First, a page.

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Art Institute Art Starts

Art Institute Art Starts

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Published by Jessica Bowers
Guide for kids through the Art Institute of Chicago
Guide for kids through the Art Institute of Chicago

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Categories:Topics, Art & Design
Published by: Jessica Bowers on Jan 11, 2012
Copyright:Attribution Non-commercial


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“American Gothic”by Grant Wood1930American ArtGallery 263
There isn't just one way to look at a painting. Sometimes we need tolook up close, far away, and even from the side to see what the artistwants us to see. Let's start from far away and see what we can spot.Looks like a sunny day, but I can still see several umbrellas. How manycan you count?
There are at least seven.
The animals seem to be enjoying the weather, too. What kind of animalsdo you see?
(There are three dogs and a monkey. The little yellow spots inthe center are butterflies.)
Everyone seems to be so still. Do you see anything looks like it is mov-ing?
(The little girl in the red dress is skipping and the small dog appears tobe on the lunge, but everyone else looks like they are not even breathing.)
Let's move closer and see what we spot.
(Dots and spots! Seurat placed dots of color next to each other instead of blending them before he painted.From far away the eye blends the colors together to make the picture.)
The artist painted another shape over and over. Can you find it?
(Circles are repeated in thebuttons and broach on the clothing. The glasses are round and the dress has a circle pattern.Even the faces have a oval shape)
Can you find the artist’s name?
(Grant Wood’s signature and the date are signed on thefarmer’s pocket.)
“A Sunday on LaGrande Jatte”by Georges Seurat1884Medieval to ModernGallery 240
What do you think the painter thought was the most important partof the picture?
(Grant Wood was first interested in painting the housein the background. He added the farmer and his daughter after painting the house with the pointed window.)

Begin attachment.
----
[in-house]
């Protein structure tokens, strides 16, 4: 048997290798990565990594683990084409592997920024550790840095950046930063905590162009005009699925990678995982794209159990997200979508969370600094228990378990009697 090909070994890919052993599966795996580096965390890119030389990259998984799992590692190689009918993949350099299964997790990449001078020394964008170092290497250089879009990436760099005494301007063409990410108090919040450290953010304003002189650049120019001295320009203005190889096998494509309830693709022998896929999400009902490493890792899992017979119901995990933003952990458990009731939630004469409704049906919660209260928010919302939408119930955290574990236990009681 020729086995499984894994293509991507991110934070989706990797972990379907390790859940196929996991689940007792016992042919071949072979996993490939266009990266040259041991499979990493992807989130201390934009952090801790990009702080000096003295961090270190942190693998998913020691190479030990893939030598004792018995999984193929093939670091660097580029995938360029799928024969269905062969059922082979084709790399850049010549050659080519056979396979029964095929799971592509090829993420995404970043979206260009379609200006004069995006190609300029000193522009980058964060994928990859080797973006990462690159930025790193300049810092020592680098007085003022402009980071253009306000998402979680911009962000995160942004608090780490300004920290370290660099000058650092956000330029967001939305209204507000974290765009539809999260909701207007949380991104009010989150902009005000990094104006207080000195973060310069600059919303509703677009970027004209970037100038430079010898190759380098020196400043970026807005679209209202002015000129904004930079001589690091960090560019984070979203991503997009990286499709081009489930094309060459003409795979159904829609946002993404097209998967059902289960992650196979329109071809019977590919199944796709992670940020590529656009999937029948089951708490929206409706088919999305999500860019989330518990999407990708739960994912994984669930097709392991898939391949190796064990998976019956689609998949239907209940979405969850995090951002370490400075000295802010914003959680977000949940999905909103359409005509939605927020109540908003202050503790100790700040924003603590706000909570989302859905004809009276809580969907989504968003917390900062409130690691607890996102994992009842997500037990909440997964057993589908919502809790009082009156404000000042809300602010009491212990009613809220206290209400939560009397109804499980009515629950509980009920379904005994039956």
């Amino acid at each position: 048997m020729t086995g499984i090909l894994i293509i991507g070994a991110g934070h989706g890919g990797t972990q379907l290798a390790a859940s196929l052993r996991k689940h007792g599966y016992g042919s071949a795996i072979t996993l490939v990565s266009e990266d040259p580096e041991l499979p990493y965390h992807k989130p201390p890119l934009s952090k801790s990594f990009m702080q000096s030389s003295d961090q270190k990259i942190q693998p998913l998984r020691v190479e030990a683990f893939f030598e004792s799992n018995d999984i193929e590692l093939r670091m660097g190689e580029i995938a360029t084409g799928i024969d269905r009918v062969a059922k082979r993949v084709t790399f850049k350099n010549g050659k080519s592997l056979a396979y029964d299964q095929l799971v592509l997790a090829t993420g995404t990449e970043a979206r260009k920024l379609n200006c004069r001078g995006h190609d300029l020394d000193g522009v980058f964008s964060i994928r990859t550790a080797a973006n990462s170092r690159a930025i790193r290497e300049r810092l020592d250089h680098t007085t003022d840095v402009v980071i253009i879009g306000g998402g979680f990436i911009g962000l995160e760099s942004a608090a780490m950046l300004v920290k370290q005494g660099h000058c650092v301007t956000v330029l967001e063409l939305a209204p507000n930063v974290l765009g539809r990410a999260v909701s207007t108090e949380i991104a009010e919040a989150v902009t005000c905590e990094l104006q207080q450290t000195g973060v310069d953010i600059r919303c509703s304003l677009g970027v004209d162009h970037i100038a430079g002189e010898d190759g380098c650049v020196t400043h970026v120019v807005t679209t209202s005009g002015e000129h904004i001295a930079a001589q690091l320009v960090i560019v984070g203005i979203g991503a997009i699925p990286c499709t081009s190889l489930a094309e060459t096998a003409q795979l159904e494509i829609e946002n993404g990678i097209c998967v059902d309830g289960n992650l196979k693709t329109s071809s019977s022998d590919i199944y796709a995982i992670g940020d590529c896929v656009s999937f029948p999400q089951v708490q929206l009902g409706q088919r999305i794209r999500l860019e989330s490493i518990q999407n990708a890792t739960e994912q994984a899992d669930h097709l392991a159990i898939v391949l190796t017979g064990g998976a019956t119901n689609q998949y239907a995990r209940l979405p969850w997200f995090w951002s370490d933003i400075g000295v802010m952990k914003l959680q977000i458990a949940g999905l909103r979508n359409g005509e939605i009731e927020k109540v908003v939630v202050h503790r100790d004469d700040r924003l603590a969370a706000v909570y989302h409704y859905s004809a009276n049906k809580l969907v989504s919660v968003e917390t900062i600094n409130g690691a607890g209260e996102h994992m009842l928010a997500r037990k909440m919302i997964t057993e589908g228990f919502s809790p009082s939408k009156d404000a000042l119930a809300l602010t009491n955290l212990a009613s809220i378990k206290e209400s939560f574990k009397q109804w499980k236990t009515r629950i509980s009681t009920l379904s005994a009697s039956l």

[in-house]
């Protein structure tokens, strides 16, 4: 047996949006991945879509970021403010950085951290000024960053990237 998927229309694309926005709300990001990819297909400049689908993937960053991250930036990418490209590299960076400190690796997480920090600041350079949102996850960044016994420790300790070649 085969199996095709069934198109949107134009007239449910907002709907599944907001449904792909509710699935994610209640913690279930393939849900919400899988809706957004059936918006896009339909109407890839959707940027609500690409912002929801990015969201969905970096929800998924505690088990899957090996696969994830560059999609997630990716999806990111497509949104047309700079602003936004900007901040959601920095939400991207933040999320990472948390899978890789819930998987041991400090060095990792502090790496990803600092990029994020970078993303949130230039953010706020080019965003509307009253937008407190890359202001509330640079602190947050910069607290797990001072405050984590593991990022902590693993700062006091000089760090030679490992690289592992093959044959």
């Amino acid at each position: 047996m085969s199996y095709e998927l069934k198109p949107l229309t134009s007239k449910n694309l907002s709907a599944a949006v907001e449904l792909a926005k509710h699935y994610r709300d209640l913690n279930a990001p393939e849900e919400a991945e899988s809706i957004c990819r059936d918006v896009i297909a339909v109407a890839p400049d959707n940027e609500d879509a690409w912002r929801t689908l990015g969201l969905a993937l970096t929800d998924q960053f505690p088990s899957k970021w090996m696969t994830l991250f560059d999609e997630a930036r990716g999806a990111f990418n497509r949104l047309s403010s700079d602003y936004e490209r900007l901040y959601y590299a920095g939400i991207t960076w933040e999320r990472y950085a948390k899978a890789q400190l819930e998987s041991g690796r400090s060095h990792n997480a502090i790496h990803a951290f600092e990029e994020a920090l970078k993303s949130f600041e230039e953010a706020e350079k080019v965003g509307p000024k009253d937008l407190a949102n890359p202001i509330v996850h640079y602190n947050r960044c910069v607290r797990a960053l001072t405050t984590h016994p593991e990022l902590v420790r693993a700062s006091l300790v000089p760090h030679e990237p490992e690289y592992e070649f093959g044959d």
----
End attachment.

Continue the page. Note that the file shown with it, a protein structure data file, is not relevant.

What do you think these people are thinking? Do they seem mador just serious?
(Some people think they look very unpleasant, almost angry, but Wood said he painted typical Americans who were strong and steadfast. The woman is actually Wood’s sister and the farmer ishis dentist.)
How many straight pointy lines can you find?
(The pitchfork is probably the first pointed object your see, but look closer. The farmer’sclothes have many straight lines, including the piping on his overallsthat looks just like a pitchfork. The roof and window are pointed and there is even a pointed spire way off in the distance. Don’t miss thespiky cactus on the porch.)
Let's look at this painting one more way before we go. First find the biggest thing in thepicture. Why do you think this lady and gentleman are so much bigger than everyone else?Let's look at the painting from an angle.
(Move to the right corner of the painting and look from a45 degree angle. This was the angle from which the artist wanted the painting to be viewed, so the people look to be the right size from that perspective.)
“The Child’s Bath”by Mary Cassatt1893American ArtGallery 273
How many people do you see? What do they seem to be doing?Do you think they know one another?
(There are four people. Oneof them is a server and the others seem to at least have something todrink. The man and the woman facing us seem to know each other, astheir hands are close together. Otherwise, they all seem like strang-ers.)
What do you think these people are saying? What do you thinkthey are feeling?
The people could be talking, but it seems as thoughthey are all lost in their own thoughts. Every person in the picture isslumping and appears to be sad and lonely. Hopper started painting this picture right after the attack at Pearl Harbor, so maybe he was feel-ing sad too)
From where is all the light in the picture shining?
(The bright lightsfrom the diner are the only lights in the picture. Everything else is dark.The diner has fluorescent lights, which had just been invented.)
Where do you see straight lines? Where do the lines seem to point?